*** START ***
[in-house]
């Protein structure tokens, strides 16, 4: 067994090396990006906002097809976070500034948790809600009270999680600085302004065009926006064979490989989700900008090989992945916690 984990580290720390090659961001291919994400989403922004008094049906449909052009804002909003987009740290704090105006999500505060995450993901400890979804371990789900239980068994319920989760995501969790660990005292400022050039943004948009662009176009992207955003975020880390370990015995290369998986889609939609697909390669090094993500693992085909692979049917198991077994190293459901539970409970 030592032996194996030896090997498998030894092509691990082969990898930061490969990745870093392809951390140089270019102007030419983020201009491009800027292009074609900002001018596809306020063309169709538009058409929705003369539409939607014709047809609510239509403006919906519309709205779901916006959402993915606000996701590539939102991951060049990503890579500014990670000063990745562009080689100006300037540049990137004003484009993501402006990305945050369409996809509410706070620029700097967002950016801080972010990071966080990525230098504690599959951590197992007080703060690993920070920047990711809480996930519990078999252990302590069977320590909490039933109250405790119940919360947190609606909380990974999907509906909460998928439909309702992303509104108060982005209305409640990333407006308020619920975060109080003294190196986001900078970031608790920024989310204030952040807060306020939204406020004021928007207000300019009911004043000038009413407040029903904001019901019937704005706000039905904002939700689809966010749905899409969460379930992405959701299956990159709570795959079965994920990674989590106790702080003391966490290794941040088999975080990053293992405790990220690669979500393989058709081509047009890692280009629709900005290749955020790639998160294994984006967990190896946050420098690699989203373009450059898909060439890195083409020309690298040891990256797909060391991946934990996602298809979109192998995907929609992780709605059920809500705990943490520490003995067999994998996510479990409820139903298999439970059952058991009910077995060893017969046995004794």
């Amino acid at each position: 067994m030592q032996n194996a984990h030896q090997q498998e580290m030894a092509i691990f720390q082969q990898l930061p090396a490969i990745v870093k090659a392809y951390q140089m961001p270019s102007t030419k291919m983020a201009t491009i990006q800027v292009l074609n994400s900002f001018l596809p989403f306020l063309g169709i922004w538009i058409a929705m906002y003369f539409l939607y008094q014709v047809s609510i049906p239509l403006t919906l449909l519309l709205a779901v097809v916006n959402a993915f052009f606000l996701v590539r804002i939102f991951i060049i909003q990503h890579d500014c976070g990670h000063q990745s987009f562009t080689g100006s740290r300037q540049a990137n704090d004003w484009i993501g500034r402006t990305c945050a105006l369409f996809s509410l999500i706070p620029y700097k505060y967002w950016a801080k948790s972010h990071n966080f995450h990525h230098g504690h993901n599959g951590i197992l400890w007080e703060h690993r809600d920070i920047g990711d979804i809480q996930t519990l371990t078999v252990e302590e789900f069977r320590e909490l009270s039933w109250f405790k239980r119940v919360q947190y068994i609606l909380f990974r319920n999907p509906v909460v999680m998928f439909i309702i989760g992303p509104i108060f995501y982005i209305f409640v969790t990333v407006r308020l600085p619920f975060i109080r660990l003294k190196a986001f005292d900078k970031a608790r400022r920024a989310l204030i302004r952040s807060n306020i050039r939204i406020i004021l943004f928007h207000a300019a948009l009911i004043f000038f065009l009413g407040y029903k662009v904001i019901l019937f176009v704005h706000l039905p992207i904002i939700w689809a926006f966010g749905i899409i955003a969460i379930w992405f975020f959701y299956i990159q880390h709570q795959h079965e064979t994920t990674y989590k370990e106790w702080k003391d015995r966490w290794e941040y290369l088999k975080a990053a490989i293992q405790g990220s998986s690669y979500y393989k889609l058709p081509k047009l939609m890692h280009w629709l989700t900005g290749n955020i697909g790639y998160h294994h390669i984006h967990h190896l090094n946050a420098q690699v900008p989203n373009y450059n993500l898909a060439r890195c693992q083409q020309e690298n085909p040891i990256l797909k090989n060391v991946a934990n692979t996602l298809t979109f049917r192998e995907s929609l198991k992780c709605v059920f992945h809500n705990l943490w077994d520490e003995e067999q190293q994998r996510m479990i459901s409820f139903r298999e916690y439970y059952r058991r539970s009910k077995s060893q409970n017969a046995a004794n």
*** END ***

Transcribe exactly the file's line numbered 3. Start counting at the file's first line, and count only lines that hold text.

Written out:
């Amino acid at each position: 067994m030592q032996n194996a984990h030896q090997q498998e580290m030894a092509i691990f720390q082969q990898l930061p090396a490969i990745v870093k090659a392809y951390q140089m961001p270019s102007t030419k291919m983020a201009t491009i990006q800027v292009l074609n994400s900002f001018l596809p989403f306020l063309g169709i922004w538009i058409a929705m906002y003369f539409l939607y008094q014709v047809s609510i049906p239509l403006t919906l449909l519309l709205a779901v097809v916006n959402a993915f052009f606000l996701v590539r804002i939102f991951i060049i909003q990503h890579d500014c976070g990670h000063q990745s987009f562009t080689g100006s740290r300037q540049a990137n704090d004003w484009i993501g500034r402006t990305c945050a105006l369409f996809s509410l999500i706070p620029y700097k505060y967002w950016a801080k948790s972010h990071n966080f995450h990525h230098g504690h993901n599959g951590i197992l400890w007080e703060h690993r809600d920070i920047g990711d979804i809480q996930t519990l371990t078999v252990e302590e789900f069977r320590e909490l009270s039933w109250f405790k239980r119940v919360q947190y068994i609606l909380f990974r319920n999907p509906v909460v999680m998928f439909i309702i989760g992303p509104i108060f995501y982005i209305f409640v969790t990333v407006r308020l600085p619920f975060i109080r660990l003294k190196a986001f005292d900078k970031a608790r400022r920024a989310l204030i302004r952040s807060n306020i050039r939204i406020i004021l943004f928007h207000a300019a948009l009911i004043f000038f065009l009413g407040y029903k662009v904001i019901l019937f176009v704005h706000l039905p992207i904002i939700w689809a926006f966010g749905i899409i955003a969460i379930w992405f975020f959701y299956i990159q880390h709570q795959h079965e064979t994920t990674y989590k370990e106790w702080k003391d015995r966490w290794e941040y290369l088999k975080a990053a490989i293992q405790g990220s998986s690669y979500y393989k889609l058709p081509k047009l939609m890692h280009w629709l989700t900005g290749n955020i697909g790639y998160h294994h390669i984006h967990h190896l090094n946050a420098q690699v900008p989203n373009y450059n993500l898909a060439r890195c693992q083409q020309e690298n085909p040891i990256l797909k090989n060391v991946a934990n692979t996602l298809t979109f049917r192998e995907s929609l198991k992780c709605v059920f992945h809500n705990l943490w077994d520490e003995e067999q190293q994998r996510m479990i459901s409820f139903r298999e916690y439970y059952r058991r539970s009910k077995s060893q409970n017969a046995a004794n």